load balancing

Linux and other Unix-like operating systems use the term “swap” to describe both the act of moving memory pages between RAM and disk, and the region of a disk the pages are stored on. It is common to use a whole partition of a hard disk for swapping. However, with the 2.6 Linux kernel, swap files are just as fast as swap partitions. Now, many admins (both Windows and Linux/UNIX) follow an old rule of thumb that your swap partition should be twice the size of your main system RAM. Let us say I’ve 32GB RAM, should I set swap space to 64 GB? Is 64 GB of swap space really required? How big should your Linux / UNIX swap space be?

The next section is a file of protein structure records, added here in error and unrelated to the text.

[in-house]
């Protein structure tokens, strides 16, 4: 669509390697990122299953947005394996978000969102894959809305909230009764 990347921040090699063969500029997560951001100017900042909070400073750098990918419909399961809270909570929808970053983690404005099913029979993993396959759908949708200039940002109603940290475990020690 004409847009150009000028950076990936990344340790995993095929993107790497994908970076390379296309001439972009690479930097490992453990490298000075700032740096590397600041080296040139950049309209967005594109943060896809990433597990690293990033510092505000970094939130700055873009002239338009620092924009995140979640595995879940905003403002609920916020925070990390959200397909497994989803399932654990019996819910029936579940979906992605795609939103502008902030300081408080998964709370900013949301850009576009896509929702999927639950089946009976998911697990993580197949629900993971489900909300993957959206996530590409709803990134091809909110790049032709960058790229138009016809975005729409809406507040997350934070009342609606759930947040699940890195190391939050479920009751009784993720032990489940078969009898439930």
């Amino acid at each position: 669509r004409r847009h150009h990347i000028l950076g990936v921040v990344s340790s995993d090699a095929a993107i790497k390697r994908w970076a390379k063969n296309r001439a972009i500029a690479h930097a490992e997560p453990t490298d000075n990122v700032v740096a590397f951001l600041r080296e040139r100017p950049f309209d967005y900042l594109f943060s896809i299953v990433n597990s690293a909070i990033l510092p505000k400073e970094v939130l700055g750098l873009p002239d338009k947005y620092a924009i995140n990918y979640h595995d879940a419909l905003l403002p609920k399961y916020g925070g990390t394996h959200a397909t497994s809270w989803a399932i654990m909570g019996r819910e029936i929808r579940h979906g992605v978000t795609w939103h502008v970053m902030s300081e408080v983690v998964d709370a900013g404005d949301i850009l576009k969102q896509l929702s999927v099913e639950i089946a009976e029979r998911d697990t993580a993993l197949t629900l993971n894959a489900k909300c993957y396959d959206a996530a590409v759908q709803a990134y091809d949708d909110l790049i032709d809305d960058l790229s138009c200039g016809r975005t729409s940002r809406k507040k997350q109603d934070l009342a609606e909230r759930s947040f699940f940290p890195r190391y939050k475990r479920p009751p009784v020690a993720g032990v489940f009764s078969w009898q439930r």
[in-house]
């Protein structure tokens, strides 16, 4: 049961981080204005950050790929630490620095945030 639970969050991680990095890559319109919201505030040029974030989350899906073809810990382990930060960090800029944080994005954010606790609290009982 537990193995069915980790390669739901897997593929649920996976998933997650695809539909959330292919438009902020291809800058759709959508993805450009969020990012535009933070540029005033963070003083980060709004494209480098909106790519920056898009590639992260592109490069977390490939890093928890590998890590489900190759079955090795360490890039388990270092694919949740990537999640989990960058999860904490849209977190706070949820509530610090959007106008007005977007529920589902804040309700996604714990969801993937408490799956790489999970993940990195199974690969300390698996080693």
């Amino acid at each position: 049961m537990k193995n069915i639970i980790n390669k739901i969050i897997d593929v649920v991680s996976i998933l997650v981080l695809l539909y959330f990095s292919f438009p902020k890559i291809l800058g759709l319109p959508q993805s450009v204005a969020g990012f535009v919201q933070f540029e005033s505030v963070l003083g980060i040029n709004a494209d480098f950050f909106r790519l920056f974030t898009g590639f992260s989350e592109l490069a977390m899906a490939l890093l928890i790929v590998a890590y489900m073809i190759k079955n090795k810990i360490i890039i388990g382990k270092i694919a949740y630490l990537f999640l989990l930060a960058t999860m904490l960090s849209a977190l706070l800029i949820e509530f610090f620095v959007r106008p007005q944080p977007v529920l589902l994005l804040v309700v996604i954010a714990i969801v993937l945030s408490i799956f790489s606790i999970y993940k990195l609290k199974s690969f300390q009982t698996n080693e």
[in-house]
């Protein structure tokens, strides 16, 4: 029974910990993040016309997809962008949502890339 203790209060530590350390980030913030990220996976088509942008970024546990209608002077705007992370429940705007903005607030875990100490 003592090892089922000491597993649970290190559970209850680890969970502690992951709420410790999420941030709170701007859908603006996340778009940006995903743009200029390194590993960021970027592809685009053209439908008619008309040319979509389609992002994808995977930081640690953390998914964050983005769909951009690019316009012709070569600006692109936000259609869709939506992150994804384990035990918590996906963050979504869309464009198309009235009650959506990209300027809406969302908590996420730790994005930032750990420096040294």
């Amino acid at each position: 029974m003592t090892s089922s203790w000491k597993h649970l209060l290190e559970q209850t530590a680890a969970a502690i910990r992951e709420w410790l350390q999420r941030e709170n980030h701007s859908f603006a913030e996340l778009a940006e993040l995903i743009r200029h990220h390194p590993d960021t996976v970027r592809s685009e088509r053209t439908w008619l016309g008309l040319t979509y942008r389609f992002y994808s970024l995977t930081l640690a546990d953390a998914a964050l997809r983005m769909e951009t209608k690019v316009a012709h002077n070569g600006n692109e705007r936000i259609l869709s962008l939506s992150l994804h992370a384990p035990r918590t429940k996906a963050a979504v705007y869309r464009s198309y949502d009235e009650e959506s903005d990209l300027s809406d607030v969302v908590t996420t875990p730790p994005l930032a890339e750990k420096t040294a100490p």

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MySQL Proxy is a simple and new program that sits between your client and MySQL server(s) that can monitor, analyze or transform their communication. Its flexibility allows for a wide variety of use cases, including: a) Load balancing b) Failover c) Query analysis d) Query filtering and modification e) and many more… MySQL Proxy tutorial […]

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